Marketing is the process of developing, delivering, communicating and selling value. The following are common elements of marketing.The work of understanding customers, markets, competition and industry trends.
Developing an identity for products and services that customers recognize and associate with a positive image and reputation.Developing and improving products and services.
Product development that seeks leaps forward as opposed to gradual improvement. Setting prices can be a surprisingly complex process. Pricing strategy may require extensive market research to keep an eye on your competition and the price sensitivities of your customers. It is common to use price discrimination strategies to try to charge customers according to their willingness to pay.
Communicating your brand and offers to customers. This includes the entire advertising industry and other types of promotion such as direct marketing and content marketing. The process of selling to the customer. Some organizations do little branding and promotion but rely on skilled sales people to sell their products and services.
Sales and operations planning is the process of aligning sales forecasts and production. For example, if you're going to spend money to generate demand for a shampoo product you want to make sure your factories are going to be able to meet that demand.The process of reaching the customer to sell to them and to deliver your products and services. For example, a retailer with shops or an ecommerce company with a website.
Managing relationships with customers to continue to sell to them. Managing customer relationships is also a key element of building a brand and product reputation.The process of managing your public image and reputation with all stakeholders including customers, employees, governments, communities and investors.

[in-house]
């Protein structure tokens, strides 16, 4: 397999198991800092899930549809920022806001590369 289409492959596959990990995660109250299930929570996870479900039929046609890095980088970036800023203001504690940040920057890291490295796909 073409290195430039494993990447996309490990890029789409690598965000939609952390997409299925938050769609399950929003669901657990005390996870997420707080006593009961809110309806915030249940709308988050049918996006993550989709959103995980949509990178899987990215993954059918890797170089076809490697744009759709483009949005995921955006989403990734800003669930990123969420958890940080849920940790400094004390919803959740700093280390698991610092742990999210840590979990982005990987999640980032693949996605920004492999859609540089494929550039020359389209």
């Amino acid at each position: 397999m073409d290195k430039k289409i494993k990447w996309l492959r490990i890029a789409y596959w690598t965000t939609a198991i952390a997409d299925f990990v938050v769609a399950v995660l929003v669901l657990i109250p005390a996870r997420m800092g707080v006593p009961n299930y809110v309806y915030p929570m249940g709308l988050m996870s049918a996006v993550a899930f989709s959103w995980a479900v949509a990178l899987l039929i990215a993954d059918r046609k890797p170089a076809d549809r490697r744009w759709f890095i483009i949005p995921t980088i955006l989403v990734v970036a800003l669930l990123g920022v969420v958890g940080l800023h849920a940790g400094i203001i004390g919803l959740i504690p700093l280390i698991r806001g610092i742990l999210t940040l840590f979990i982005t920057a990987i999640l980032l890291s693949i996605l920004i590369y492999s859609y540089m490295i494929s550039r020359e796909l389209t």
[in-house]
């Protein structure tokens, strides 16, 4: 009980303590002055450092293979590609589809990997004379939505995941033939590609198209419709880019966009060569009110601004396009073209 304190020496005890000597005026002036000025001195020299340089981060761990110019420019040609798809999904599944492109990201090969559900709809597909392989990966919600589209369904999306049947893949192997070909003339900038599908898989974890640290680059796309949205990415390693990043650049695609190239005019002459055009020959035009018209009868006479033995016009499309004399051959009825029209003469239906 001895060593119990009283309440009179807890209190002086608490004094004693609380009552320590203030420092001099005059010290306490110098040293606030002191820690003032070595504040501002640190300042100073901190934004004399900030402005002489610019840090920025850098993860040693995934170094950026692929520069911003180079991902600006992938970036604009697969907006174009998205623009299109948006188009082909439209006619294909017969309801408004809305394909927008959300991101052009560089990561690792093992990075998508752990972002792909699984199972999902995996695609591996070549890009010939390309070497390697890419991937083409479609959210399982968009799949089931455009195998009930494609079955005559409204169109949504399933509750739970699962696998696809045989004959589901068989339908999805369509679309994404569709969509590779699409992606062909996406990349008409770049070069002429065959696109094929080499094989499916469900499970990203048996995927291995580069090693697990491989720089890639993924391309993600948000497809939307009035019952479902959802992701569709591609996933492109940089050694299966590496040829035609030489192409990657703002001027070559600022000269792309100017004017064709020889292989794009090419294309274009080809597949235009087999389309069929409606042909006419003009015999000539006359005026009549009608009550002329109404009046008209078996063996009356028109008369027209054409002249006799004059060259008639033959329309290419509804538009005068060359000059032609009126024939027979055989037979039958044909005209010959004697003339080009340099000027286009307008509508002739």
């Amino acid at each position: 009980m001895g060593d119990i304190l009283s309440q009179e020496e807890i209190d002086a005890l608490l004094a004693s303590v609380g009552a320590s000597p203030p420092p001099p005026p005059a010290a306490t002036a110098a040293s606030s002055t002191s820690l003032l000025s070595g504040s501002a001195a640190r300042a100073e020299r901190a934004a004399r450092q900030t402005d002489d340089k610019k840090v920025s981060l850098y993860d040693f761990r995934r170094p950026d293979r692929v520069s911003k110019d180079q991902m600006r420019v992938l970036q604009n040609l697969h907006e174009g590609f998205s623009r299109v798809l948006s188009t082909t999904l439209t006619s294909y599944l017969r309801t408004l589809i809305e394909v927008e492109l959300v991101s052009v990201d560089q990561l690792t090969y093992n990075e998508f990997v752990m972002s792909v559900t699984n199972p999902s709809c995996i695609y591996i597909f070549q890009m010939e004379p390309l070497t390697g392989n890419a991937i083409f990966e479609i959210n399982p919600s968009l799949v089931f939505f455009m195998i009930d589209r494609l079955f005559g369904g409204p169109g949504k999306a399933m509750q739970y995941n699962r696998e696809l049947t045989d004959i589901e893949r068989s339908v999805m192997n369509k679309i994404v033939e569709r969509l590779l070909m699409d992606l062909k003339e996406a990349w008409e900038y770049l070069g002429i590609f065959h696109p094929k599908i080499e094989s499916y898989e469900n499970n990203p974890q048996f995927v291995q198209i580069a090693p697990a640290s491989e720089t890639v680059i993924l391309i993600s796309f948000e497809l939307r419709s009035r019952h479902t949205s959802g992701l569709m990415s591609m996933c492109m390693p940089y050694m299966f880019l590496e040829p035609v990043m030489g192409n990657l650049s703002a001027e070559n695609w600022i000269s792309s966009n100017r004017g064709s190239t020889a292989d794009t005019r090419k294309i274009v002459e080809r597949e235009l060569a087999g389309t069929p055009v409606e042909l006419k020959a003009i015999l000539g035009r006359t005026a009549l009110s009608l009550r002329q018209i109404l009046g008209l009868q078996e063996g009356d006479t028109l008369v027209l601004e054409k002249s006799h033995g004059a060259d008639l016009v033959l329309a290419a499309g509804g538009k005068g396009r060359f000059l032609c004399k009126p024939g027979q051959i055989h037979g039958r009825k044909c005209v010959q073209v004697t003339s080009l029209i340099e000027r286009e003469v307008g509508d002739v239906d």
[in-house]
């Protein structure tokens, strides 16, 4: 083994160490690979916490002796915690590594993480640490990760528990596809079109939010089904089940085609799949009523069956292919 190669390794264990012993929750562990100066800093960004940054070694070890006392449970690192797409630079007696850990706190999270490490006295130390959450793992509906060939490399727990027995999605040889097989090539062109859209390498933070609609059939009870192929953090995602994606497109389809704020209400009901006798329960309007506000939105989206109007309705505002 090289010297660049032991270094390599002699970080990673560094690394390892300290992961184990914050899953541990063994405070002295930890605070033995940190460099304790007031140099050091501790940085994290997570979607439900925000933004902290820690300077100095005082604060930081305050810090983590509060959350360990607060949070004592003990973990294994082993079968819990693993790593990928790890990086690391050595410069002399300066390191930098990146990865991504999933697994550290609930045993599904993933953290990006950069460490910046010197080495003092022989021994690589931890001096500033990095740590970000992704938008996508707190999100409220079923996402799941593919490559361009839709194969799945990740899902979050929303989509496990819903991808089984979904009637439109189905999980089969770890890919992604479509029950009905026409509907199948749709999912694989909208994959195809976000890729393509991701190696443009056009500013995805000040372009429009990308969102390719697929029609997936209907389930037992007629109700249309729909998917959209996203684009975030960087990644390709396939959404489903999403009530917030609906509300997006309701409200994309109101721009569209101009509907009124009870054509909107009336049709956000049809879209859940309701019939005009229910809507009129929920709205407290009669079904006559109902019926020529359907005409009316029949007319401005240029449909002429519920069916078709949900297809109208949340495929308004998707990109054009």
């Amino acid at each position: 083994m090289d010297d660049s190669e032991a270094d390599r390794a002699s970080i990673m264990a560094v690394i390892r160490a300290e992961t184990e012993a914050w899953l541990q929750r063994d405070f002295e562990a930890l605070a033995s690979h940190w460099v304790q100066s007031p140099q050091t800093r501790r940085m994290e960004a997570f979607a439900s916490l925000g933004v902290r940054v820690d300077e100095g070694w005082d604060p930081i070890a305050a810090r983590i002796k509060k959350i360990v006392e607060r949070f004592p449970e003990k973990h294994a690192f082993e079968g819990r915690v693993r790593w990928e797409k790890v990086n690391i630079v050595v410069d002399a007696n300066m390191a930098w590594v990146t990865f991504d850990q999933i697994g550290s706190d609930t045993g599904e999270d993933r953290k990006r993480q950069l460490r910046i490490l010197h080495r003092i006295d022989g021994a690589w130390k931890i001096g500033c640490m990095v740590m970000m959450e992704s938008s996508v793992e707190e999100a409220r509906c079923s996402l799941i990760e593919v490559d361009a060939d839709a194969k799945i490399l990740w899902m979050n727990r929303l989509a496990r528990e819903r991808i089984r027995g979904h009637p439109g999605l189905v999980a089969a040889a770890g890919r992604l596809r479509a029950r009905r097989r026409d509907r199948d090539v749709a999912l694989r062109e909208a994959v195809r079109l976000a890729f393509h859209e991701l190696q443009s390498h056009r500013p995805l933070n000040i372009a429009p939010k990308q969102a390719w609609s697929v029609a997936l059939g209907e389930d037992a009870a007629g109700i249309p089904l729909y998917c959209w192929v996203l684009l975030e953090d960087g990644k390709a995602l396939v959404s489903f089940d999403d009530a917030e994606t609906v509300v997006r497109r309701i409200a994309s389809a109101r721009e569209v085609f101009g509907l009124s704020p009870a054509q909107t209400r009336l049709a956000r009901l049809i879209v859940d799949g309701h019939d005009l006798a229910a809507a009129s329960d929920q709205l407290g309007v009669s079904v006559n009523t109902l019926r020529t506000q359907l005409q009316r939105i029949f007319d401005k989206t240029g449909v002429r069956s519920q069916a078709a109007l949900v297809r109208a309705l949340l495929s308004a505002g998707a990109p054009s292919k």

Directing, controlling, measuring and improving the marketing process. This can be broken into a large number of roles such as sales management, brand management and product management.Marketing is often extended to include every interaction with the customer. For example, customer service and design are commonly considered marketing.
NotesOrganizations and individuals take a variety of approaches to marketing including:Production OrientationDeveloping quality products and services and letting them "sell themselves" or relying on partners to do the selling.Selling OrientationA focus on personal selling. For example, a telecom company with a team of sales people who are good at closing deals may do little promotion or product development.Relationship OrientationSatisfying your existing customers to generate repeat business and word of mouth.Marketing OrientationOrganizations that focus on every process above including product development, promotion, pricing, distribution, sales and customer experience.
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